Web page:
Linked by Thom Holwerda on Fri 5th May 2006 19:54 UTC, submitted by Gary
OSNews, Generic OSes The micro vs. monolithic kernel debate is now very much alive. Not too long ago, I wrote an article on the merits of microkernels, while a week later we featured a retort. Now, the greatest proponent of the microkernel steps in-- yes, Andy Tanenbaum writes: "Microkernels - long discarded as unacceptable because of their lower performance compared with monolithic kernels - might be making a comeback in operating systems due to their potentially higher reliability, which many researchers now regard as more important than performance." Now, we only need Torvalds to chime in, and it's 1992 all over again.
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RE[4]: Hmmm...
by christian on Sun 7th May 2006 15:05 UTC in reply to "RE[3]: Hmmm..."
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> By 92, the handwriting was on the wall, and only people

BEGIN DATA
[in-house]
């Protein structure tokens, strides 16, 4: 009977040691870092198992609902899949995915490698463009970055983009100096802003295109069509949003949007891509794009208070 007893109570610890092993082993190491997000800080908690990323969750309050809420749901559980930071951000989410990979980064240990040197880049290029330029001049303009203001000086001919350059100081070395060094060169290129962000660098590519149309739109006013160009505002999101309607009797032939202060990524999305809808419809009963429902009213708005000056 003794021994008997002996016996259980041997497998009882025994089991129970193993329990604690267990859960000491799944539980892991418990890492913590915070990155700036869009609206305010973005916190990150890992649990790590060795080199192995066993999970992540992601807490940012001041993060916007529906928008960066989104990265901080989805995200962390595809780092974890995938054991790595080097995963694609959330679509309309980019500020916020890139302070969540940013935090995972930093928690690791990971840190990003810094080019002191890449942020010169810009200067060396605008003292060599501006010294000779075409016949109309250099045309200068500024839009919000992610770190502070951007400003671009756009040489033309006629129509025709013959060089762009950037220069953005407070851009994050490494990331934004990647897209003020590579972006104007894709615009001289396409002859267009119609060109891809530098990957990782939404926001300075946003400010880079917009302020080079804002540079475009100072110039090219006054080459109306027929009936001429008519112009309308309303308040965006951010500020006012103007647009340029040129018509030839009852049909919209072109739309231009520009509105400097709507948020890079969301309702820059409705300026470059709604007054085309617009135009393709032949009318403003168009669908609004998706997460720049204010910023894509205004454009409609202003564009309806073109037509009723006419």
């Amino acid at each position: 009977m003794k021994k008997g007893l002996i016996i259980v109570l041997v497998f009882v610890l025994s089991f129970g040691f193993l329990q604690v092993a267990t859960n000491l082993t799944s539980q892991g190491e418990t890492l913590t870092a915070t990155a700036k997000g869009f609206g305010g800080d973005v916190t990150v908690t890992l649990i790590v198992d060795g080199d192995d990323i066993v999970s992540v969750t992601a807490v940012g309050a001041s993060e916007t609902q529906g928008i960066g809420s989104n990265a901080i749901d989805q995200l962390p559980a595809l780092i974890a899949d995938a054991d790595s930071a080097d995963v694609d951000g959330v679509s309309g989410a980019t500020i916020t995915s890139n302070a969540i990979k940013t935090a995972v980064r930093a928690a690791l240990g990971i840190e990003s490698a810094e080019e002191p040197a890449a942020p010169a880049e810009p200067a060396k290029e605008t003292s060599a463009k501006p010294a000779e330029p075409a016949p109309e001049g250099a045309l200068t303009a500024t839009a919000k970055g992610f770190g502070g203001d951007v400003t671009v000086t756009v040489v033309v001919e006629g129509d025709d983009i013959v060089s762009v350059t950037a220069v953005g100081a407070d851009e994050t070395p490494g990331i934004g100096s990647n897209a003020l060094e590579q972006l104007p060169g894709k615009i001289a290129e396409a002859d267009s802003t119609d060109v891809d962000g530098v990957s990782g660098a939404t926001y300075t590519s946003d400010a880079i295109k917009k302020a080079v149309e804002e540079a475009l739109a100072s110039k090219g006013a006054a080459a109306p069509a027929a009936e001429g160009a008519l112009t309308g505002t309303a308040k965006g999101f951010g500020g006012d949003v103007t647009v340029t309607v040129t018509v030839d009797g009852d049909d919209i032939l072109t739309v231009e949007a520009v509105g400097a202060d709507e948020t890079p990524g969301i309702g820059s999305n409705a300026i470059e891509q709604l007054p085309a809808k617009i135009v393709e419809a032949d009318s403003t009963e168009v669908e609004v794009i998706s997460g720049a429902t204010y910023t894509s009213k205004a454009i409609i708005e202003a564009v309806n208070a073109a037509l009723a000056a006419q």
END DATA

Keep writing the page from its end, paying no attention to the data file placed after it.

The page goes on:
> who needed to believe otherwise couldn't see it.
> Workstation makers, such as Intergraph, had gotten out
> of the processor business and moved to x86 already, and
> other companies, such as HP had started making plans
> for the eventual demise of their home-grown ISAs.

Hardly. Hindsight may make it seem that way, but there was still much development ahead in 1992.

1992 saw the release of the Alpha processor, and preceded the release of the PowerPC alliance. MIPS had just done the MIPS IV 64-bit processor architecture, and PA-RISC and SPARC were yet to enter the 64-bit world.

The fastest x86 was the i486 DX2 66, which was humiliated by all the RISC CPUs of the time (including SPARC), was a joke. It was by no means clear that Windows would be as dominant as it turned out to be with OS/2 still on the scene and MS hanging on using illegal means, so the future of the OS was still potentially up for grabs.

Merced was but a glimmer in Intel and HPs eye. And Itanium is hardly an x86 processor anyway.

And where are Intergraph now? Basically just another Wintel OEM.

Only one company actually make x86 competitive. AMD. Without competition, x86 would suck more than they do now.

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